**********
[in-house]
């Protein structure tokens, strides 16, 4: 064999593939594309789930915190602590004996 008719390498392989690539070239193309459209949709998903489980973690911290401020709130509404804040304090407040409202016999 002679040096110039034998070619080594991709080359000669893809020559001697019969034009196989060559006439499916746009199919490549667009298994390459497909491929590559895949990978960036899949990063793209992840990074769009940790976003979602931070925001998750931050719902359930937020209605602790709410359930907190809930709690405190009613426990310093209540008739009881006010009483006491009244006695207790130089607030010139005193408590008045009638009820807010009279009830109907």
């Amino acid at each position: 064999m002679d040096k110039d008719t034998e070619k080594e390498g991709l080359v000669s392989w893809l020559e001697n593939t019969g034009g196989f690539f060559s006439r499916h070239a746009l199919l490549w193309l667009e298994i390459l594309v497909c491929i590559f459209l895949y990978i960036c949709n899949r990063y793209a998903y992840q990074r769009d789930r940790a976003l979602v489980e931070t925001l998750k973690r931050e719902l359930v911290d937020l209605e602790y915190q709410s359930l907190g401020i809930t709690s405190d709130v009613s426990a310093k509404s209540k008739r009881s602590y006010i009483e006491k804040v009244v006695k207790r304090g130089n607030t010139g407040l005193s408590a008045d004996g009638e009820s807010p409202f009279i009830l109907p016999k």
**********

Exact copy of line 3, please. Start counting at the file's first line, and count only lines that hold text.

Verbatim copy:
């Amino acid at each position: 064999m002679d040096k110039d008719t034998e070619k080594e390498g991709l080359v000669s392989w893809l020559e001697n593939t019969g034009g196989f690539f060559s006439r499916h070239a746009l199919l490549w193309l667009e298994i390459l594309v497909c491929i590559f459209l895949y990978i960036c949709n899949r990063y793209a998903y992840q990074r769009d789930r940790a976003l979602v489980e931070t925001l998750k973690r931050e719902l359930v911290d937020l209605e602790y915190q709410s359930l907190g401020i809930t709690s405190d709130v009613s426990a310093k509404s209540k008739r009881s602590y006010i009483e006491k804040v009244v006695k207790r304090g130089n607030t010139g407040l005193s408590a008045d004996g009638e009820s807010p409202f009279i009830l109907p016999k």